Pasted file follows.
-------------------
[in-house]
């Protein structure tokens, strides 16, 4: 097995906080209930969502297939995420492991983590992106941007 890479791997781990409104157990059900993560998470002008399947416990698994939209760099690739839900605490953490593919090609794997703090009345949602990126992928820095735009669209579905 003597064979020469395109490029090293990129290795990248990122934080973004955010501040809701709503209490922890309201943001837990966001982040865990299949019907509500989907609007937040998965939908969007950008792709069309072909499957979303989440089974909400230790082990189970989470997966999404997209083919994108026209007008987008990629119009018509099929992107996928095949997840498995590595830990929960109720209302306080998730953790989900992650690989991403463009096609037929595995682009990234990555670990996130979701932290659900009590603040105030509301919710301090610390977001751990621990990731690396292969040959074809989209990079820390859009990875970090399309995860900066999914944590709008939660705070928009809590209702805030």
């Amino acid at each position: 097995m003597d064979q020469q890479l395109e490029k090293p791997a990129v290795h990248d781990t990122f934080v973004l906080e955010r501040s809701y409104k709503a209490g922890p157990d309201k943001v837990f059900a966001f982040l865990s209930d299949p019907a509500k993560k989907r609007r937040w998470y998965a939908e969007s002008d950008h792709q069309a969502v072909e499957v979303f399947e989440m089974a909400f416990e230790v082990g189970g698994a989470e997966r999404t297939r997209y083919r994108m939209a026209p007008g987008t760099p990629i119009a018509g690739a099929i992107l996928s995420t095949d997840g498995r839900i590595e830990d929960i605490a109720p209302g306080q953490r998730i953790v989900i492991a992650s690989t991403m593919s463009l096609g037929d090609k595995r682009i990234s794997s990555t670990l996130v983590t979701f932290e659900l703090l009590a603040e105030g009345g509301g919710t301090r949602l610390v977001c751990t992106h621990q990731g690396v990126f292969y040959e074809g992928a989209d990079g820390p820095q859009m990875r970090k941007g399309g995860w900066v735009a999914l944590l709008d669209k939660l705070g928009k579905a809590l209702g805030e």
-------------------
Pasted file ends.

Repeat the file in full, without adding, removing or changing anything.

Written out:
[in-house]
């Protein structure tokens, strides 16, 4: 097995906080209930969502297939995420492991983590992106941007 890479791997781990409104157990059900993560998470002008399947416990698994939209760099690739839900605490953490593919090609794997703090009345949602990126992928820095735009669209579905 003597064979020469395109490029090293990129290795990248990122934080973004955010501040809701709503209490922890309201943001837990966001982040865990299949019907509500989907609007937040998965939908969007950008792709069309072909499957979303989440089974909400230790082990189970989470997966999404997209083919994108026209007008987008990629119009018509099929992107996928095949997840498995590595830990929960109720209302306080998730953790989900992650690989991403463009096609037929595995682009990234990555670990996130979701932290659900009590603040105030509301919710301090610390977001751990621990990731690396292969040959074809989209990079820390859009990875970090399309995860900066999914944590709008939660705070928009809590209702805030």
């Amino acid at each position: 097995m003597d064979q020469q890479l395109e490029k090293p791997a990129v290795h990248d781990t990122f934080v973004l906080e955010r501040s809701y409104k709503a209490g922890p157990d309201k943001v837990f059900a966001f982040l865990s209930d299949p019907a509500k993560k989907r609007r937040w998470y998965a939908e969007s002008d950008h792709q069309a969502v072909e499957v979303f399947e989440m089974a909400f416990e230790v082990g189970g698994a989470e997966r999404t297939r997209y083919r994108m939209a026209p007008g987008t760099p990629i119009a018509g690739a099929i992107l996928s995420t095949d997840g498995r839900i590595e830990d929960i605490a109720p209302g306080q953490r998730i953790v989900i492991a992650s690989t991403m593919s463009l096609g037929d090609k595995r682009i990234s794997s990555t670990l996130v983590t979701f932290e659900l703090l009590a603040e105030g009345g509301g919710t301090r949602l610390v977001c751990t992106h621990q990731g690396v990126f292969y040959e074809g992928a989209d990079g820390p820095q859009m990875r970090k941007g399309g995860w900066v735009a999914l944590l709008d669209k939660l705070g928009k579905a809590l209702g805030e």